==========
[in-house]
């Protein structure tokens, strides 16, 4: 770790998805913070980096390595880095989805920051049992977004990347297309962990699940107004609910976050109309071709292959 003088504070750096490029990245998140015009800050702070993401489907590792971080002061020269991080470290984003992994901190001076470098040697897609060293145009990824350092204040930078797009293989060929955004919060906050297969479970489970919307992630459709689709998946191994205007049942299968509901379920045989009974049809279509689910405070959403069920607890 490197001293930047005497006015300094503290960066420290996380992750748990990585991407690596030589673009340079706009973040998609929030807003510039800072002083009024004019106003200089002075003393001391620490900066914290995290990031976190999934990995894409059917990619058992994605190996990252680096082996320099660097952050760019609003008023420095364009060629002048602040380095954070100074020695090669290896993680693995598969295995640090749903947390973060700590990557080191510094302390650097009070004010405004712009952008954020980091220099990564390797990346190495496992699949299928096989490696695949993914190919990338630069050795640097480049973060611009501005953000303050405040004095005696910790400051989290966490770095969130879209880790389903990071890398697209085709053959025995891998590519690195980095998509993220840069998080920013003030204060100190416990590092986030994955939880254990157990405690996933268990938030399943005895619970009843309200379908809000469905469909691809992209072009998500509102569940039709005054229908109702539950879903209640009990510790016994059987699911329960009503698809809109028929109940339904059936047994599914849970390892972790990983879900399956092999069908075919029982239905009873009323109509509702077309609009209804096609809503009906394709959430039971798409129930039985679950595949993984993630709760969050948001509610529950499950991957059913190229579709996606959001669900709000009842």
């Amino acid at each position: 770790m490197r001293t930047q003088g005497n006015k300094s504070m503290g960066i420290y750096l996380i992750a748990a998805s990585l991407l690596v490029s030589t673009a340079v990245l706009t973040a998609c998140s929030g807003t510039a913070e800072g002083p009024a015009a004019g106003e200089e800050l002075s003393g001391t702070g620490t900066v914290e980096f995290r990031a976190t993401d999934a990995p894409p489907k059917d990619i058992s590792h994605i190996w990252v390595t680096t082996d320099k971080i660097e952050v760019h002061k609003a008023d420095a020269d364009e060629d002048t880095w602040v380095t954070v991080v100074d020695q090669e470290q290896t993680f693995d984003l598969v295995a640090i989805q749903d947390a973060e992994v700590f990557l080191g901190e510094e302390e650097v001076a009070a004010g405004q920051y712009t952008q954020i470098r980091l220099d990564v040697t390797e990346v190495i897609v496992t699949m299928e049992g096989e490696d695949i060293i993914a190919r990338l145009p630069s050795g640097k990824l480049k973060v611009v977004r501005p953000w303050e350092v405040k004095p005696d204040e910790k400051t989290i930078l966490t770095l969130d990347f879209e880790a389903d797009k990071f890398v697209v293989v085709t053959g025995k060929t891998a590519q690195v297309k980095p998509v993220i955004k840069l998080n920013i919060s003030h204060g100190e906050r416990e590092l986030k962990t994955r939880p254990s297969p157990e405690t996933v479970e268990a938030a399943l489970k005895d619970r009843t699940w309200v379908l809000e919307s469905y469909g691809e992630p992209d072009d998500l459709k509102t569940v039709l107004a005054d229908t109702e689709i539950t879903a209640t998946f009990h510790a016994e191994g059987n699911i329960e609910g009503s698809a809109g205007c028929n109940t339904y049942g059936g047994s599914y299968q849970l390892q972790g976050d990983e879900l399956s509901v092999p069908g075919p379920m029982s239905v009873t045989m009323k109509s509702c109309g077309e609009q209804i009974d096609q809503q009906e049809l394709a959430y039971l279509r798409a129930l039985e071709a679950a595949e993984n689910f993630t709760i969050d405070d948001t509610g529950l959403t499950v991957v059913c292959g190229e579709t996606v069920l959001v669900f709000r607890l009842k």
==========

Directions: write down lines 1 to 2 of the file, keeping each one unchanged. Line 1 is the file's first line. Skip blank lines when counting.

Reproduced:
[in-house]
């Protein structure tokens, strides 16, 4: 770790998805913070980096390595880095989805920051049992977004990347297309962990699940107004609910976050109309071709292959 003088504070750096490029990245998140015009800050702070993401489907590792971080002061020269991080470290984003992994901190001076470098040697897609060293145009990824350092204040930078797009293989060929955004919060906050297969479970489970919307992630459709689709998946191994205007049942299968509901379920045989009974049809279509689910405070959403069920607890 490197001293930047005497006015300094503290960066420290996380992750748990990585991407690596030589673009340079706009973040998609929030807003510039800072002083009024004019106003200089002075003393001391620490900066914290995290990031976190999934990995894409059917990619058992994605190996990252680096082996320099660097952050760019609003008023420095364009060629002048602040380095954070100074020695090669290896993680693995598969295995640090749903947390973060700590990557080191510094302390650097009070004010405004712009952008954020980091220099990564390797990346190495496992699949299928096989490696695949993914190919990338630069050795640097480049973060611009501005953000303050405040004095005696910790400051989290966490770095969130879209880790389903990071890398697209085709053959025995891998590519690195980095998509993220840069998080920013003030204060100190416990590092986030994955939880254990157990405690996933268990938030399943005895619970009843309200379908809000469905469909691809992209072009998500509102569940039709005054229908109702539950879903209640009990510790016994059987699911329960009503698809809109028929109940339904059936047994599914849970390892972790990983879900399956092999069908075919029982239905009873009323109509509702077309609009209804096609809503009906394709959430039971798409129930039985679950595949993984993630709760969050948001509610529950499950991957059913190229579709996606959001669900709000009842």